The Sealyham Terrier is a unique and rare dog breed that originated in Wales, U.K.. It gets its name from the home of the original breeder (John Edwardes), who lived at Sealyham House in the Welsh county of Pembrokeshire.
Edwardes wanted to develop a strong terrier breed for keeping vermin down and for hunting small animals. One of the main aims was to develop a white dog, easily seen and distinguishable from the prey animals.
Like most dogs, the Sealyham likes to be with it's owner, and forms strong bonds of affection and loyalty. However, unlike some other dog breeds, they are also happy to be left alone for periods of time, and will not usually become bored nor destructive.
Originally bred to control vermin such as rats, and for hunting small animals, this dog is most comfortable in the countryside, but also does well in urban settings. They can be energetic and boisterous, bouncing around with excitement, but are mostly well-behaved.
They make good family pets, and enjoy playing with older children and other dogs. If introduced at a young age, they can also get along well with smaller family pets such as cats and rabbits.
This breeder can be quite loud, barking at almost anything that moves, so may not be best suited to apartment life.
The man most responsible for developing the breed was John Edwardes, from Pembrokeshire in Wales, U.K.. He wanted a small white dog with a wiry coat for hunting vermin. He used the Fox Terrier, the Welsh Corgi and the English White Terrier (now extinct) in the breeding program.
The white color was important to Edwardes, because it meant the dog would be clearly visible to the hunter, and easily distinguishable from the prey (which be as large as a badger).
The breeding program started around 1850, but Edwardes did not keep any records. However, we do know that he was strict about culling puppies that were weak nor did not have the properties he was striving for. He only used the very best dogs for further breeding.
Edwardes died in 1891, but other dog breeders took over and continued the effort. The Sealyham Terrier was recognized as a breed by both the AKC and the U.K. Kennel Club in 1911.
In the 1920s and 1930s the breed was used to hunt larger animals such as stoats, weasels, squirrels and badgers. But they retained an inherent instinct to go after the smaller animals like rats and mice.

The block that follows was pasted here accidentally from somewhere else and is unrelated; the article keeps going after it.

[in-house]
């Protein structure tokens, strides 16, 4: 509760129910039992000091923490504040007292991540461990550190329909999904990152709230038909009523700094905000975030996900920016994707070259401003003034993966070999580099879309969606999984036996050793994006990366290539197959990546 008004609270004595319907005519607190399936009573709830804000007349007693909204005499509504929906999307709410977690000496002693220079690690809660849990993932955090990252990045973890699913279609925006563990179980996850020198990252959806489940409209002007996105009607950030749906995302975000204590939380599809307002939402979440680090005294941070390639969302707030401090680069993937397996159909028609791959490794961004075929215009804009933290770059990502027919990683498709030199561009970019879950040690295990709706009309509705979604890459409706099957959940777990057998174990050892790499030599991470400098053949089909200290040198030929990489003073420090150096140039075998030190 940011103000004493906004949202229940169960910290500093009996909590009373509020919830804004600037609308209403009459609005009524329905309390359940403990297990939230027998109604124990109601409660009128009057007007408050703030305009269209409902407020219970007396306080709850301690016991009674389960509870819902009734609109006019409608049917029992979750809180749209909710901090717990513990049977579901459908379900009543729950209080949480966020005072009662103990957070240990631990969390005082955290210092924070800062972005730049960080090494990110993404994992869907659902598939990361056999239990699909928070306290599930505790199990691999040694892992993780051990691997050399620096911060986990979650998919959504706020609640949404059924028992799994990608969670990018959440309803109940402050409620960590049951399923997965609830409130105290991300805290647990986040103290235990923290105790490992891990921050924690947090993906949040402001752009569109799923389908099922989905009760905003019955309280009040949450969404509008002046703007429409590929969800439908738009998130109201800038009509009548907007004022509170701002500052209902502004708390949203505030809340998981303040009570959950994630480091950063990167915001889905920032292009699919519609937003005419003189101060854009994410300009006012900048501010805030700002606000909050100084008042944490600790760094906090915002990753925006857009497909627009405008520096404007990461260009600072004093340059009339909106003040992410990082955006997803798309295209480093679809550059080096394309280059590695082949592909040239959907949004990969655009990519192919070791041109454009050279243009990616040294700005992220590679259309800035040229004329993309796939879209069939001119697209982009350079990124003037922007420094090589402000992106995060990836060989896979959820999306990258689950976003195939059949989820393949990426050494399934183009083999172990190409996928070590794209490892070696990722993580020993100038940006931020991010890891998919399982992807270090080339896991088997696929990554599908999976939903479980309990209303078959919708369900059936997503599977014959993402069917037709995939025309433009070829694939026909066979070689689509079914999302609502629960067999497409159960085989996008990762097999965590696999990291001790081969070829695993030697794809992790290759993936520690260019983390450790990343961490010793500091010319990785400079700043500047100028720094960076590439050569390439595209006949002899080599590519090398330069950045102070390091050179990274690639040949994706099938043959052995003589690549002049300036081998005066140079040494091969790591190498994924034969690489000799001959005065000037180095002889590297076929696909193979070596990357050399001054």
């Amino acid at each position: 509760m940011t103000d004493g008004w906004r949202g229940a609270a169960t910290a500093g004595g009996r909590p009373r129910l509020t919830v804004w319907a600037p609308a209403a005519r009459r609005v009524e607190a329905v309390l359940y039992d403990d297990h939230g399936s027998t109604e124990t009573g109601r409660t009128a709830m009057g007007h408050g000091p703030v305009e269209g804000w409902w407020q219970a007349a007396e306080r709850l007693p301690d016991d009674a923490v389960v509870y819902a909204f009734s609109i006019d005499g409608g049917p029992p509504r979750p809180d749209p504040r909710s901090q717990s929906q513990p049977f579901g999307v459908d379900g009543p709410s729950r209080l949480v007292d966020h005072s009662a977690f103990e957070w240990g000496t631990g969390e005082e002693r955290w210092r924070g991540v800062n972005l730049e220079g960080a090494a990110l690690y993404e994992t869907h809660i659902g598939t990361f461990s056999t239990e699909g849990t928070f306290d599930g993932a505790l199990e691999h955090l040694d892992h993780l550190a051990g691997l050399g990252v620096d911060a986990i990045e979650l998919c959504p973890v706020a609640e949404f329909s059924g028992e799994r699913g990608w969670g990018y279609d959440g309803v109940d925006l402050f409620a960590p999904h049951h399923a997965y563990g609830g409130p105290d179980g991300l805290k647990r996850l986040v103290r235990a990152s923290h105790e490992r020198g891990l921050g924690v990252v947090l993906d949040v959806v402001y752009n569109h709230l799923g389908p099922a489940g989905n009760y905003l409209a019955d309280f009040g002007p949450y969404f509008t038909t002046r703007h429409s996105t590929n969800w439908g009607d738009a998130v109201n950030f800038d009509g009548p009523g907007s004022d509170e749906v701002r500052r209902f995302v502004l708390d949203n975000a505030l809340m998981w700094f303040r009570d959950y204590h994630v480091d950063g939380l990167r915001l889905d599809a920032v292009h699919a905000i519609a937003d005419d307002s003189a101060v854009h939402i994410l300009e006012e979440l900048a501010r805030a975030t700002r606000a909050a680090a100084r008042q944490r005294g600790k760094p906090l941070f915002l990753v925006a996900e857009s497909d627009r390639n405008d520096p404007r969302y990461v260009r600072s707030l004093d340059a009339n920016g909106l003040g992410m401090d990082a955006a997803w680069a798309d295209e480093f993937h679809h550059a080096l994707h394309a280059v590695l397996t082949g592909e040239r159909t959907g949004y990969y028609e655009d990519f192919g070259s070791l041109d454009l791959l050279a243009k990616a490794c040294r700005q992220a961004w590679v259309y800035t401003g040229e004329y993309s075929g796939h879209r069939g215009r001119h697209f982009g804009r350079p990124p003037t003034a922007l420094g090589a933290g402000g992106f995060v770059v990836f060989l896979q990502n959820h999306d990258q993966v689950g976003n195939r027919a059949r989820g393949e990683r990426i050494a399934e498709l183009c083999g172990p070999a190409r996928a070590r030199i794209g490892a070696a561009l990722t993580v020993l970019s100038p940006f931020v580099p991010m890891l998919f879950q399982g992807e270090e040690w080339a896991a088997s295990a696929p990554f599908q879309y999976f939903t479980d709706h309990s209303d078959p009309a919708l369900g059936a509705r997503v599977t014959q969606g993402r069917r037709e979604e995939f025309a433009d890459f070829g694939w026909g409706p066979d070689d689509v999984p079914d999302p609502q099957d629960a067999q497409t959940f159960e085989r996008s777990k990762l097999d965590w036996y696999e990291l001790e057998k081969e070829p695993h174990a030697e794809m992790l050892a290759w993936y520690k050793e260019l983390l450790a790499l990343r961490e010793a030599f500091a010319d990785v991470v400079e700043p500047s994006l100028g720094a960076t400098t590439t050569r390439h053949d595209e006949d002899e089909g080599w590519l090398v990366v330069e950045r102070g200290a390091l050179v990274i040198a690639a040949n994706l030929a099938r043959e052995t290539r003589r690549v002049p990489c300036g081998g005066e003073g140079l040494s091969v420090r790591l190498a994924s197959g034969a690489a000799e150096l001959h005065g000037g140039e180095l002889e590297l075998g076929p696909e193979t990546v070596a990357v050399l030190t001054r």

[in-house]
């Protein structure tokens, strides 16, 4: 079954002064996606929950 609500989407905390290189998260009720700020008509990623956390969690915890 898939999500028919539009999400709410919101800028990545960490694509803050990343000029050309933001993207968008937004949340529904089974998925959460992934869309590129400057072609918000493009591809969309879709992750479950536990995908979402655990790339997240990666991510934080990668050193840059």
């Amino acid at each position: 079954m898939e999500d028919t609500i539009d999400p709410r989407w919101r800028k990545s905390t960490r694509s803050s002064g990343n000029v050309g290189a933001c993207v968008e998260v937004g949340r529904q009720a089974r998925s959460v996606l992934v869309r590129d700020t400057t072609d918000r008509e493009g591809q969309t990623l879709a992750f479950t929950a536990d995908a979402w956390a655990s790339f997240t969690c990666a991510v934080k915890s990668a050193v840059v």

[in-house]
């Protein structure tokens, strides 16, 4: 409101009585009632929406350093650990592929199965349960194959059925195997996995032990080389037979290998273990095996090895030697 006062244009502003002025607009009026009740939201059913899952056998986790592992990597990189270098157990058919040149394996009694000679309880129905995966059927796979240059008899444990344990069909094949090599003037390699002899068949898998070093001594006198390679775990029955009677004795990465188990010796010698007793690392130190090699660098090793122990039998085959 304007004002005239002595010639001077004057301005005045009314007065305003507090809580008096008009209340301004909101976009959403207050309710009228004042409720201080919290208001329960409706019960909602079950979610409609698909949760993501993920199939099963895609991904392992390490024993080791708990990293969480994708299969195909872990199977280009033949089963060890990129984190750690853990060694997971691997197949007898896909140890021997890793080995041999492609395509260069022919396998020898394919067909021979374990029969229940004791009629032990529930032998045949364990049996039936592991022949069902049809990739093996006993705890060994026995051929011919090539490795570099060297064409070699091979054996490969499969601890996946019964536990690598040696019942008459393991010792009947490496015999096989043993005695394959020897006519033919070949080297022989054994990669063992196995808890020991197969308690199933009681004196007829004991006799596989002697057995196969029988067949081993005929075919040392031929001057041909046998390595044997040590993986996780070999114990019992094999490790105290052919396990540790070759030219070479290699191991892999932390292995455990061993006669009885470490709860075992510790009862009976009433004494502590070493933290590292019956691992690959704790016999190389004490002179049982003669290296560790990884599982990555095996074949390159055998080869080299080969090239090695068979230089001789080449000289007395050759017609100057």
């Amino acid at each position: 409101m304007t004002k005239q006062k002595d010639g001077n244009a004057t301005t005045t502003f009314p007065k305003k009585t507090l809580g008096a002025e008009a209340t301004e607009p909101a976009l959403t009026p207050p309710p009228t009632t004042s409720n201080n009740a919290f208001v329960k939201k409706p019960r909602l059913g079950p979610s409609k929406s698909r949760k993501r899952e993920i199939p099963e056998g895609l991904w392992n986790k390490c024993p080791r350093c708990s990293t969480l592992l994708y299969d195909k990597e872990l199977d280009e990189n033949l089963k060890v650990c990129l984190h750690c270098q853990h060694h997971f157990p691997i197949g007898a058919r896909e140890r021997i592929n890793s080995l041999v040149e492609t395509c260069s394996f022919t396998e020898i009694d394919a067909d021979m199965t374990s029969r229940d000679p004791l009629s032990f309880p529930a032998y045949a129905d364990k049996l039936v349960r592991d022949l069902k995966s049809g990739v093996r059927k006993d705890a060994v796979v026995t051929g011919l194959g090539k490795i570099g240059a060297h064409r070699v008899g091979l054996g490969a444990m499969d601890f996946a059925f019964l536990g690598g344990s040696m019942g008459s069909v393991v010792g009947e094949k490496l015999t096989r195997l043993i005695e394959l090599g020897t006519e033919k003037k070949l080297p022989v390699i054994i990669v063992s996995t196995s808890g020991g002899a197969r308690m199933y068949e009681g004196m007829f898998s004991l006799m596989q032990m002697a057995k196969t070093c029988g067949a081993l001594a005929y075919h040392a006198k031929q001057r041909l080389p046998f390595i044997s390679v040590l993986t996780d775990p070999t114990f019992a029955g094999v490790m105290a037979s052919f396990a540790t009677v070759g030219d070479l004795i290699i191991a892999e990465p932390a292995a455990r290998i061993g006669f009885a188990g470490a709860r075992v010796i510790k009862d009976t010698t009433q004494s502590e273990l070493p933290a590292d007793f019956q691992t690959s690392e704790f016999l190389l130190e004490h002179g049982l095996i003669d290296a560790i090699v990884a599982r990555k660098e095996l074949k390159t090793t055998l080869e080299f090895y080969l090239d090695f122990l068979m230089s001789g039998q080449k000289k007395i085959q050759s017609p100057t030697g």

After the First World War, the Sealyham Terrier became much more popular in both the U.K. and in the U.S.A.. In particular, Hollywood stars were taken by the appearance and temperament of the breed. Famous owners included Bette Davis, Humphrey Bogart, Elizabeth Taylor, Cary Grant, Alfred Hitchcock, and writer Agatha Christie. In the U.K., King George V and Princess Margaret both had Sealyham Terriers.
In recent years the popularity of the Sealyham has declined, and in 2008 the U.K. Kennel Club stated that only 43 new dogs had been registered. This makes it one of the most endangered native dog breeds. The Kennel Club has put the blame on the development of "designer hybrid breeds". In addition, the breed has become less able to perform as a working dog after tail docking was banned.
Small working dogs can get stuck down holes, and need a short sturdy tail for the hunter to pull them out by. Undocked Terrier tails are too long and thin near the end for this trick to work, and so Sealyhams are not as useful as they used to be.
Height; 10 to 11 inches
Weight; 20 lbs to 25 lbs
Lifespan; 12 to 15 years
Colors; The body should be white, but the head and face may have some black or tan markings, or a badger-like head coloring.
The Sealyham Terrier is a happy, energetic dog, keen to please its owner, but they can have an independent streak which makes them challenging to train. They pick up new ideas quickly, but have a quirky nature.
We recommend taking your Sealyham puppy to puppy training classes as soon as your vet says its OK for the dog to mix with others. This introduces the dog to new sights, sounds and smells, and of course to strange people and other dogs.
Early introduction to training must be followed by regular and consistent training into adulthood.
Like all terrier breeds, the Sealyham is alert and vigilant, especially for any small movements or sounds that could be a rat or a mouse. This means they are aware of what's going on in the vicinity, and they make good watchdogs. They will tell you if something unusual is going on by barking.
However, despite their vigilance and big heart, their sheer size means that they are not good guard dogs. They are just too small to be much of a deterrence to unwanted intruders. If you need a dog for a little extra protection, I suggest you look at a bigger breed.
The Sealyham Terrier has a double-layer weatherproof coat that needs to be brushed with a wire comb to prevent matting. Also, being small dogs, they are close to the ground and tend to pick up mud and dirt in wet weather.
If you are intending to show your dog, an easy solution is to have the coat trimmed short. This is a low maintenance option! Like all terrier dog breeds, the Sealyham does not shed much, so you won't find loads of dog hair in your vacuum cleaner!
This is a sturdy breed with few health issues, however there are 2 conditions that potential owners need to be aware of;
1. Degenerative myopathy
2. Lens luxation.
The first is a progressive incurable condition of the spinal cord. It is similar to Lou Gehrig's Disease in humans.
The second is a condition where the lens in the eye moves from its correct position. It's now possible to get a DNA test to identify dogs that carry the genes for these conditions, and exclude them from breeding.
There are quite a few Sealyham Terriers with famous owners, as mentioned above, but I couldn't find any dogs that are famous in their own right. Please let me know if you know of one, using the Contact me link. Thank you!
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